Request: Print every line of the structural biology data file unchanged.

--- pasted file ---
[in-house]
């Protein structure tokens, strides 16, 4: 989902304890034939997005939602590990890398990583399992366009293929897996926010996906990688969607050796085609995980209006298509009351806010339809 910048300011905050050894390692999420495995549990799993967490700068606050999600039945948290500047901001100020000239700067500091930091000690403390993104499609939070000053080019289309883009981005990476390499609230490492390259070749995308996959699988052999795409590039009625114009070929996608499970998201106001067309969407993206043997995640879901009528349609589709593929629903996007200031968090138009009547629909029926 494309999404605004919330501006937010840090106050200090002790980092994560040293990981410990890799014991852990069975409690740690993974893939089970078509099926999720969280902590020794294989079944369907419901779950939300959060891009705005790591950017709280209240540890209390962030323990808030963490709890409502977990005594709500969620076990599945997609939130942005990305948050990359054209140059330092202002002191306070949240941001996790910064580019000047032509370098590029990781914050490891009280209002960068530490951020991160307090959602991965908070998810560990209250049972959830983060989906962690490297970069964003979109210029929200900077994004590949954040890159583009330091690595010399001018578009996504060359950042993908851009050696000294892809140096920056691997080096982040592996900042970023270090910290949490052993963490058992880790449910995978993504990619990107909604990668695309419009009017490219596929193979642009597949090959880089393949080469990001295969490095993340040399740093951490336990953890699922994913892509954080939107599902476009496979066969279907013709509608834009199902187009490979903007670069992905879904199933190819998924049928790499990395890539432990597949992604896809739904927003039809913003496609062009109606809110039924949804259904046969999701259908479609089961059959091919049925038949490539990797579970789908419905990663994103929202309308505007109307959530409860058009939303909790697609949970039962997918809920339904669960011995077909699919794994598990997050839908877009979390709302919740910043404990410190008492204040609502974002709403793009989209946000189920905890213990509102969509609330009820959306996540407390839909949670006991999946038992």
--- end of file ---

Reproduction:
[in-house]
């Protein structure tokens, strides 16, 4: 989902304890034939997005939602590990890398990583399992366009293929897996926010996906990688969607050796085609995980209006298509009351806010339809 910048300011905050050894390692999420495995549990799993967490700068606050999600039945948290500047901001100020000239700067500091930091000690403390993104499609939070000053080019289309883009981005990476390499609230490492390259070749995308996959699988052999795409590039009625114009070929996608499970998201106001067309969407993206043997995640879901009528349609589709593929629903996007200031968090138009009547629909029926 494309999404605004919330501006937010840090106050200090002790980092994560040293990981410990890799014991852990069975409690740690993974893939089970078509099926999720969280902590020794294989079944369907419901779950939300959060891009705005790591950017709280209240540890209390962030323990808030963490709890409502977990005594709500969620076990599945997609939130942005990305948050990359054209140059330092202002002191306070949240941001996790910064580019000047032509370098590029990781914050490891009280209002960068530490951020991160307090959602991965908070998810560990209250049972959830983060989906962690490297970069964003979109210029929200900077994004590949954040890159583009330091690595010399001018578009996504060359950042993908851009050696000294892809140096920056691997080096982040592996900042970023270090910290949490052993963490058992880790449910995978993504990619990107909604990668695309419009009017490219596929193979642009597949090959880089393949080469990001295969490095993340040399740093951490336990953890699922994913892509954080939107599902476009496979066969279907013709509608834009199902187009490979903007670069992905879904199933190819998924049928790499990395890539432990597949992604896809739904927003039809913003496609062009109606809110039924949804259904046969999701259908479609089961059959091919049925038949490539990797579970789908419905990663994103929202309308505007109307959530409860058009939303909790697609949970039962997918809920339904669960011995077909699919794994598990997050839908877009979390709302919740910043404990410190008492204040609502974002709403793009989209946000189920905890213990509102969509609330009820959306996540407390839909949670006991999946038992």